# How do you integrate #int (3-x)/((x^2+3)(x+3)) dx# using partial fractions?

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To integrate ( \frac{3 - x}{(x^2 + 3)(x + 3)} ) using partial fractions, first, we need to decompose the fraction into partial fractions. We start by expressing the fraction as:

[ \frac{3 - x}{(x^2 + 3)(x + 3)} = \frac{A}{x + 3} + \frac{Bx + C}{x^2 + 3} ]

Then, we find the values of ( A ), ( B ), and ( C ) by equating numerators:

[ 3 - x = A(x^2 + 3) + (Bx + C)(x + 3) ]

After expanding and collecting like terms, we can solve for ( A ), ( B ), and ( C ).

Next, we integrate each term of the partial fractions separately.

[ \int \frac{A}{x + 3} , dx + \int \frac{Bx + C}{x^2 + 3} , dx ]

For the first term, the integral is straightforward:

[ \int \frac{A}{x + 3} , dx = A \ln|x + 3| + C_1 ]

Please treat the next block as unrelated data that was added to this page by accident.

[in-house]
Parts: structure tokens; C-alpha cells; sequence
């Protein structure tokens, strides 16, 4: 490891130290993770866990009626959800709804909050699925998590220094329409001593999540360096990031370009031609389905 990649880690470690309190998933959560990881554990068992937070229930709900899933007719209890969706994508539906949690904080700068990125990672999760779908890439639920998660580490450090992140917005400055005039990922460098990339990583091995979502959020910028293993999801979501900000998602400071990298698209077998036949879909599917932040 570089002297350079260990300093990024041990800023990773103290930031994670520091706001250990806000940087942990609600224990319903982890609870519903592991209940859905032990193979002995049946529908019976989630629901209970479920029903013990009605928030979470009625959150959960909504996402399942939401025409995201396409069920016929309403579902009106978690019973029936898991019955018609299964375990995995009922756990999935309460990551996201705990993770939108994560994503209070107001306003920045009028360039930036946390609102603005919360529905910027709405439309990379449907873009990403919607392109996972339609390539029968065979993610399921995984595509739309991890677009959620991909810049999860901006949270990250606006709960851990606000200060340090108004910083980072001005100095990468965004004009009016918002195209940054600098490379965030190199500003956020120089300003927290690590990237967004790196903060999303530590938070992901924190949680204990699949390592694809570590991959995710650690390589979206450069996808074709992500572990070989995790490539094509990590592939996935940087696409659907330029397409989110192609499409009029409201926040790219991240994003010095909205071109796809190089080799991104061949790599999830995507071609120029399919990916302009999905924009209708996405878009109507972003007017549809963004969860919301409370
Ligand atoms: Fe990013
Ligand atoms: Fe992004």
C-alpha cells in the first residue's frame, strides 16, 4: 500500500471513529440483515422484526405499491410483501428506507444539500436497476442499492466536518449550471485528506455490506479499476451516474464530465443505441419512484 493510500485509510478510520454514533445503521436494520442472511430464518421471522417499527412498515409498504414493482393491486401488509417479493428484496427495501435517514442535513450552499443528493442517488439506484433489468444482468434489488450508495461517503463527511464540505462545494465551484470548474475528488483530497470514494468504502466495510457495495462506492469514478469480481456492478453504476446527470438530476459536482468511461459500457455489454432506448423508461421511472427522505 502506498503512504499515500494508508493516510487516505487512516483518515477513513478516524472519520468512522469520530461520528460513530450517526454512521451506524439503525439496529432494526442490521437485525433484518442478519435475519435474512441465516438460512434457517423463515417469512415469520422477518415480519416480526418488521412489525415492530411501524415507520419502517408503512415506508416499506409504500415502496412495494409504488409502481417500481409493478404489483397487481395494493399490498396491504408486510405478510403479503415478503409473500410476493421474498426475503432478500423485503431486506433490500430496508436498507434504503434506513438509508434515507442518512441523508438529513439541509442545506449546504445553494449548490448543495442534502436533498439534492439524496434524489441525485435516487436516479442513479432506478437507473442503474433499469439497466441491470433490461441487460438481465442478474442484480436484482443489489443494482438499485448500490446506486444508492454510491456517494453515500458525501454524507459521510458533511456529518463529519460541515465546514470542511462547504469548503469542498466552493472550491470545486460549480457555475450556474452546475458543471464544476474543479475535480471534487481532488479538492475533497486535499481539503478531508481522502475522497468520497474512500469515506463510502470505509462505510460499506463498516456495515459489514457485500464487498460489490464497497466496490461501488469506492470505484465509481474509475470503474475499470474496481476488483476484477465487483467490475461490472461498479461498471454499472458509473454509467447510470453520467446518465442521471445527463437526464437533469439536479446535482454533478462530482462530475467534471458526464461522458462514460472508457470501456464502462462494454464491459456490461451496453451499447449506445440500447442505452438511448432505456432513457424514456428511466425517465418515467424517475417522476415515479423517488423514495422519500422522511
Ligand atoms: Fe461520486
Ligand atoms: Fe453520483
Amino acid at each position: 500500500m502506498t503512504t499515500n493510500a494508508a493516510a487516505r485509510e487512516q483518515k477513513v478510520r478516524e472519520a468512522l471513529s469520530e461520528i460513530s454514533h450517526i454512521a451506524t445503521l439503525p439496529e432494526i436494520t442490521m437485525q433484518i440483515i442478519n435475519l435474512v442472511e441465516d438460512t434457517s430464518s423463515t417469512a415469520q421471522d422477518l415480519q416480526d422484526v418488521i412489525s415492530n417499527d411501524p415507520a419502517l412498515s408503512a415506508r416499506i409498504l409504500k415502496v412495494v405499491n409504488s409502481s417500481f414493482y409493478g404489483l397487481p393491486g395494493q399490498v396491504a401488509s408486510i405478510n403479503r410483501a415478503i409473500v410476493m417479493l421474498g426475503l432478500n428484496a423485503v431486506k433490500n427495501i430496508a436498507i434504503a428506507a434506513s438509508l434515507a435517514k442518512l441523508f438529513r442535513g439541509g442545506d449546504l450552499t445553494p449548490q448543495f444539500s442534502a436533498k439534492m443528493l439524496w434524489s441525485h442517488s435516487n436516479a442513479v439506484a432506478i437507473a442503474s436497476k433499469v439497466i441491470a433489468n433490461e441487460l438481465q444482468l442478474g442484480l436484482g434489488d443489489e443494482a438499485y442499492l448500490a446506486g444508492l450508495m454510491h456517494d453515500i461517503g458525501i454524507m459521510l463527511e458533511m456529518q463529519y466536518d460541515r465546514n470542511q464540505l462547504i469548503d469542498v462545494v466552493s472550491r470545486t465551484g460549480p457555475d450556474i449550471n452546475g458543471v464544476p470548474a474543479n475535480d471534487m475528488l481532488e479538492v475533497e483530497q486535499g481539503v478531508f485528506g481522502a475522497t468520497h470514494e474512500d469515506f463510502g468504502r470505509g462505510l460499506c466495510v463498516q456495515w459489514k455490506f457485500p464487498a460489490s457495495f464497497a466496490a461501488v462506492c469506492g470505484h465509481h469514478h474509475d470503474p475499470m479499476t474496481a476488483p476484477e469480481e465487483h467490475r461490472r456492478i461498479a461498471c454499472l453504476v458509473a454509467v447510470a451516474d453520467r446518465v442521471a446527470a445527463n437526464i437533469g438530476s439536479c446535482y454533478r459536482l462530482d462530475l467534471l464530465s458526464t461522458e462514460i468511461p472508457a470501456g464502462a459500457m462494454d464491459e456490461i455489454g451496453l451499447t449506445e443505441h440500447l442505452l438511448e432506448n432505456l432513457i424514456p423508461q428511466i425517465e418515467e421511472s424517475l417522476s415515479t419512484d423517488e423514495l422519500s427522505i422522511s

For the second term, we can use trigonometric substitution or complete the square to integrate.

Once we've integrated both terms, we combine the results to get the final answer.

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When evaluating a one-sided limit, you need to be careful when a quantity is approaching zero since its sign is different depending on which way it is approaching zero from. Let us look at some examples.

When evaluating a one-sided limit, you need to be careful when a quantity is approaching zero since its sign is different depending on which way it is approaching zero from. Let us look at some examples.

When evaluating a one-sided limit, you need to be careful when a quantity is approaching zero since its sign is different depending on which way it is approaching zero from. Let us look at some examples.

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